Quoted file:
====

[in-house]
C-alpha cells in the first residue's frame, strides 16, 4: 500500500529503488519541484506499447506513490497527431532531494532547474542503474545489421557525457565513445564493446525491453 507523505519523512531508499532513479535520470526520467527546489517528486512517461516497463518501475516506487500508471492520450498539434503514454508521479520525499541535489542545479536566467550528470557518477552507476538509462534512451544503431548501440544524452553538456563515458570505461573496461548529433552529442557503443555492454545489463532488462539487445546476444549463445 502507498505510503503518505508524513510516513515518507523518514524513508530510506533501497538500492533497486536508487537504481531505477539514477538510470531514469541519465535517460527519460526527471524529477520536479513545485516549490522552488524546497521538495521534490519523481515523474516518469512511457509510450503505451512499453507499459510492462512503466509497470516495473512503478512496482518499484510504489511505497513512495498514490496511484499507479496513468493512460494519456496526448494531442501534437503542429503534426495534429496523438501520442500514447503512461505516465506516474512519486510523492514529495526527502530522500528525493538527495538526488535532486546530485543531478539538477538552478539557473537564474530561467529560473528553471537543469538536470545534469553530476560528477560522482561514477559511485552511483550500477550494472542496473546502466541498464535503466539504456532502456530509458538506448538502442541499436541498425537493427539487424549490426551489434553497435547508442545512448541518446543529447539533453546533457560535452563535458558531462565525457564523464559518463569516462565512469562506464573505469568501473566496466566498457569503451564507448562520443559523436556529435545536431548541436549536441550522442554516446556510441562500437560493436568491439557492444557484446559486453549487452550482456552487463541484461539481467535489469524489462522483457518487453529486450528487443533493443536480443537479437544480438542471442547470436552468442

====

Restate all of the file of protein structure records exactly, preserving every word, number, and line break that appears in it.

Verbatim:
[in-house]
C-alpha cells in the first residue's frame, strides 16, 4: 500500500529503488519541484506499447506513490497527431532531494532547474542503474545489421557525457565513445564493446525491453 507523505519523512531508499532513479535520470526520467527546489517528486512517461516497463518501475516506487500508471492520450498539434503514454508521479520525499541535489542545479536566467550528470557518477552507476538509462534512451544503431548501440544524452553538456563515458570505461573496461548529433552529442557503443555492454545489463532488462539487445546476444549463445 502507498505510503503518505508524513510516513515518507523518514524513508530510506533501497538500492533497486536508487537504481531505477539514477538510470531514469541519465535517460527519460526527471524529477520536479513545485516549490522552488524546497521538495521534490519523481515523474516518469512511457509510450503505451512499453507499459510492462512503466509497470516495473512503478512496482518499484510504489511505497513512495498514490496511484499507479496513468493512460494519456496526448494531442501534437503542429503534426495534429496523438501520442500514447503512461505516465506516474512519486510523492514529495526527502530522500528525493538527495538526488535532486546530485543531478539538477538552478539557473537564474530561467529560473528553471537543469538536470545534469553530476560528477560522482561514477559511485552511483550500477550494472542496473546502466541498464535503466539504456532502456530509458538506448538502442541499436541498425537493427539487424549490426551489434553497435547508442545512448541518446543529447539533453546533457560535452563535458558531462565525457564523464559518463569516462565512469562506464573505469568501473566496466566498457569503451564507448562520443559523436556529435545536431548541436549536441550522442554516446556510441562500437560493436568491439557492444557484446559486453549487452550482456552487463541484461539481467535489469524489462522483457518487453529486450528487443533493443536480443537479437544480438542471442547470436552468442